Laura Olear: False Color
Victoria Martin: Incantations to the Viscera
Concurrent exhibitions of paintings by Laura Olear and Victoria Martin will be on display at the International Museum of Surgical Science in Chicago from February 6, 2004 to April 23, 2004. A reception for the artists that is open and free to the public will take place on Friday, February 6, from 5:00 to 7:00 p.m. These two contemporary artists produce striking works that explore health through its various roles in culture and history.
In her exhibition titled “False Color,” Laura Olear presents a series of oil paintings, derived from electron micrographs of viruses and bacteria, designed to confront the viewer with the cultural obsession and sensationalism surrounding health and disease. Olear suggests that “We live in an age of profound advances in health and medicine, yet there has never been a wider gap between people’s objective health and their perceptions of it.”
Olear is a Chicago area artist who has exhibited in Chicago, Los Angeles, and Savannah. She received a BFA for painting and drawing from the School of the Art Institute of Chicago and an MFA in painting from the Savannah College of Art and Design.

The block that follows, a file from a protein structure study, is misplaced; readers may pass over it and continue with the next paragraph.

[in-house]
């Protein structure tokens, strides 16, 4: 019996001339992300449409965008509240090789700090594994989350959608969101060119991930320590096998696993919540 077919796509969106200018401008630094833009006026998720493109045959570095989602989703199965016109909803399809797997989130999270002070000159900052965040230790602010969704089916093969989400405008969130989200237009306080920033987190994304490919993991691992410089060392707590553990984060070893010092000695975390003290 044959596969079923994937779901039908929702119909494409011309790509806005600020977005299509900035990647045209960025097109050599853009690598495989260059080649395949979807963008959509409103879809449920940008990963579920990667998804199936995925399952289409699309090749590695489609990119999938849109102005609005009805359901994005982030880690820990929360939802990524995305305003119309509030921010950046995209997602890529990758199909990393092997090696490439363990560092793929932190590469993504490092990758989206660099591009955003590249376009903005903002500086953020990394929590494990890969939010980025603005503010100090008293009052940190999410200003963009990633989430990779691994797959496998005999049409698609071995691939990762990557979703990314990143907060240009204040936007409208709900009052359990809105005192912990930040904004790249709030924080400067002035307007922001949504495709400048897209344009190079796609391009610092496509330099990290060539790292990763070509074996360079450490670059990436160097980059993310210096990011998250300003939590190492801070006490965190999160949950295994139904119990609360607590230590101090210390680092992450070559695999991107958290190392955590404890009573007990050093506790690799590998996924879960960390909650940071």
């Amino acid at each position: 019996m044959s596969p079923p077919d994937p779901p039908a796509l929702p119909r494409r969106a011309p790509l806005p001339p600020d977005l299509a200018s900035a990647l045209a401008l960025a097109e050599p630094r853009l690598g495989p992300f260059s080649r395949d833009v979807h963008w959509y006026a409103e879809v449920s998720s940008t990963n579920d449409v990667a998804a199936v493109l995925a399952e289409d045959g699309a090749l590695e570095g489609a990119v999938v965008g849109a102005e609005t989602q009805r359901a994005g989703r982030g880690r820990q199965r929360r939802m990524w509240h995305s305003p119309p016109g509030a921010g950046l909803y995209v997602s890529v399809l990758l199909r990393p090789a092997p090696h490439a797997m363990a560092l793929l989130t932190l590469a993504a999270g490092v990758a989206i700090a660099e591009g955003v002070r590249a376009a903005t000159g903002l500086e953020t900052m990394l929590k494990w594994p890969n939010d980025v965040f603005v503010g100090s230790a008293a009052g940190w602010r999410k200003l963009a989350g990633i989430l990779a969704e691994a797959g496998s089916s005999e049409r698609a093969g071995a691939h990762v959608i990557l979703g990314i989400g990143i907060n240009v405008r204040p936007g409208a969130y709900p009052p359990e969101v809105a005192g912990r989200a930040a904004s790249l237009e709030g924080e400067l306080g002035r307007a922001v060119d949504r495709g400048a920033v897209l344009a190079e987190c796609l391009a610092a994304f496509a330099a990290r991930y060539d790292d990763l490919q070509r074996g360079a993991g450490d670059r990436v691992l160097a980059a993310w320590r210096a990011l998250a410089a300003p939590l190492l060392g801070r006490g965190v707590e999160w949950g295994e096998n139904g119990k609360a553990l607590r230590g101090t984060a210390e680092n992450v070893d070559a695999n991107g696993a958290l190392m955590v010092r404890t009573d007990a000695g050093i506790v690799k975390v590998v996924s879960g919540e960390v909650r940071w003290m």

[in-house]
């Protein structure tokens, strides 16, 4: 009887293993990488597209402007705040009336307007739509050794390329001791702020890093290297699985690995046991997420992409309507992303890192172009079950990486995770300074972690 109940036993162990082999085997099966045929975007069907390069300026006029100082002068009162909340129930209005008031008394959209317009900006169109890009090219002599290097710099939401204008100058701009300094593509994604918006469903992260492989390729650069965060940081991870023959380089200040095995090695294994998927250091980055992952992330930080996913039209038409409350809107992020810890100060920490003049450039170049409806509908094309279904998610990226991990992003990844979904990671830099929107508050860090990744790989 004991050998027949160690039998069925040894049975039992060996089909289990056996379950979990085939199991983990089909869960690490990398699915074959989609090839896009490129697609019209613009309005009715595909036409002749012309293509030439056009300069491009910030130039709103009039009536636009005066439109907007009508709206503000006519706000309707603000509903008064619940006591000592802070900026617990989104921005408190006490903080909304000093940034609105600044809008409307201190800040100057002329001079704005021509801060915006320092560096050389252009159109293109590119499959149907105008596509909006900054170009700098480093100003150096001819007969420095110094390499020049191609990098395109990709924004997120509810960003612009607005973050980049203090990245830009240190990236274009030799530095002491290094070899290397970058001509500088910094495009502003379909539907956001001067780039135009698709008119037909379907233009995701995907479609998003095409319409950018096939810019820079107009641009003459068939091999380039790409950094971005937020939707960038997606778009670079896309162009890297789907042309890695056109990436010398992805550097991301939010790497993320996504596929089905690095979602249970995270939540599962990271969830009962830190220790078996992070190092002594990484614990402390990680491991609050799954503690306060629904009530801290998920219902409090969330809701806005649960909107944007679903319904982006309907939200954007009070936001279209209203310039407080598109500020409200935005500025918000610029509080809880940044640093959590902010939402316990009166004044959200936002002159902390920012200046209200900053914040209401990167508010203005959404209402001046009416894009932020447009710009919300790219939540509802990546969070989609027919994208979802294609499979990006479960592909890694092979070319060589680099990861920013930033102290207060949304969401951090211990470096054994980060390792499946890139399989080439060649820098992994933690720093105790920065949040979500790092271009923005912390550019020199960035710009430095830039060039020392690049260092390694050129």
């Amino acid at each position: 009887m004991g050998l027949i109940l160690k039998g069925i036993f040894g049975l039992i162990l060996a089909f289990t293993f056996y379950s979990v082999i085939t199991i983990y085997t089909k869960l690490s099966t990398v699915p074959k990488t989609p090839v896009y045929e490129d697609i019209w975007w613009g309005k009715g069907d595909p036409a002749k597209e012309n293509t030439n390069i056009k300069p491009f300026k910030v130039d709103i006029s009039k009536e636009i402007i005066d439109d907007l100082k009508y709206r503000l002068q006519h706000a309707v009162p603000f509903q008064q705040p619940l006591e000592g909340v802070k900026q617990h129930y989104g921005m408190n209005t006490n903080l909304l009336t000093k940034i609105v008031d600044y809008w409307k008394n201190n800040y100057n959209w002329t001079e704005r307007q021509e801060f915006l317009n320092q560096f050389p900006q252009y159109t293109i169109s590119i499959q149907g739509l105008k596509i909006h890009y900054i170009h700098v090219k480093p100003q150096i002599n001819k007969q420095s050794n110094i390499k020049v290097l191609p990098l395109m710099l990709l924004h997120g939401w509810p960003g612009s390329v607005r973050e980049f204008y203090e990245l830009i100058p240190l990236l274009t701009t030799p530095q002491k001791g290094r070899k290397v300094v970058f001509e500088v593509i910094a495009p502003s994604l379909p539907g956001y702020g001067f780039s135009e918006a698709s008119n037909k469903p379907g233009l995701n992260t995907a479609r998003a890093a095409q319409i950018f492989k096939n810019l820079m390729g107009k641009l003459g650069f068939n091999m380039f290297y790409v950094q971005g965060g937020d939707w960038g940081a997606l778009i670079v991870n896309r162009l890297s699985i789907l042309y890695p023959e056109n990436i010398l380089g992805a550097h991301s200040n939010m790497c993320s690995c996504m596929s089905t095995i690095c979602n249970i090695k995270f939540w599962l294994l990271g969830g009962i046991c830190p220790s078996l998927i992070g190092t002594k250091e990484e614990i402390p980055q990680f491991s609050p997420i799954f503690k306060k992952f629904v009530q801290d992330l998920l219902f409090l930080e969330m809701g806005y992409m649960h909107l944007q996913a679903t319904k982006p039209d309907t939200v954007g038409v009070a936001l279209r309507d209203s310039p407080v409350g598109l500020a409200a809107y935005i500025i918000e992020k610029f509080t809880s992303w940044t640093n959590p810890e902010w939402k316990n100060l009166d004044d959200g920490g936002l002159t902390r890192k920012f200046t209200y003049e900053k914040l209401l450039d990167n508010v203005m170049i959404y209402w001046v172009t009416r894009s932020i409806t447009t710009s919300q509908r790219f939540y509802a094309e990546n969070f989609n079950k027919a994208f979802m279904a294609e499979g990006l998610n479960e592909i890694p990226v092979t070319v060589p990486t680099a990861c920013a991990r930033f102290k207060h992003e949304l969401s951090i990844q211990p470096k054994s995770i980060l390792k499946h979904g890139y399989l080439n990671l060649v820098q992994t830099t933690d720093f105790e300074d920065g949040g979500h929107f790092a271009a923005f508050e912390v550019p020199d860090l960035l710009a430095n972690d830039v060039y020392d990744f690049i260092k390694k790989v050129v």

Victoria Martin’s “Incantations to the Viscera” is comprised of five 6x9 ft oil paintings depicting large scale images of various internal organs, surrounded by spiritual text. These works illustrate the transcendence of cultural and chronological barriers concerning mankind’s regard for the body as temple. Martin explains that “The organs are pictured as radiant icons, while the ancient religious texts from Buddhist, Chinese, Egyptian, Greek, Hebrew, Hindu and Sumerian-Babylonian sources could inspire reverence and awe for these ‘Inner Jewels’ that support our life.”
Martin has received a BA in Art Education and an MFA in Visual Media from the School of the Art Institute of Chicago. In addition to exhibiting work at various galleries and institutions, Martin has also been featured on the PBS arts program “Ben Around Town.”
These exhibitions are the latest in the Museum’s “Anatomy in the Gallery” series, which highlights artists who work in medically related themes. “The Anatomy in the Gallery program makes it possible for the museum to present contemporary art related to the museum mission, within the context of the Museum’s exceptional collection of paintings, drawings and sculpture,” said curator Leonard Kliwinski. “We hope the artists’ very personal work will inspire and ultimately educate visitors about survival and the creative process.”
This program is partially supported by a grant from the Illinois Arts Council, a state agency.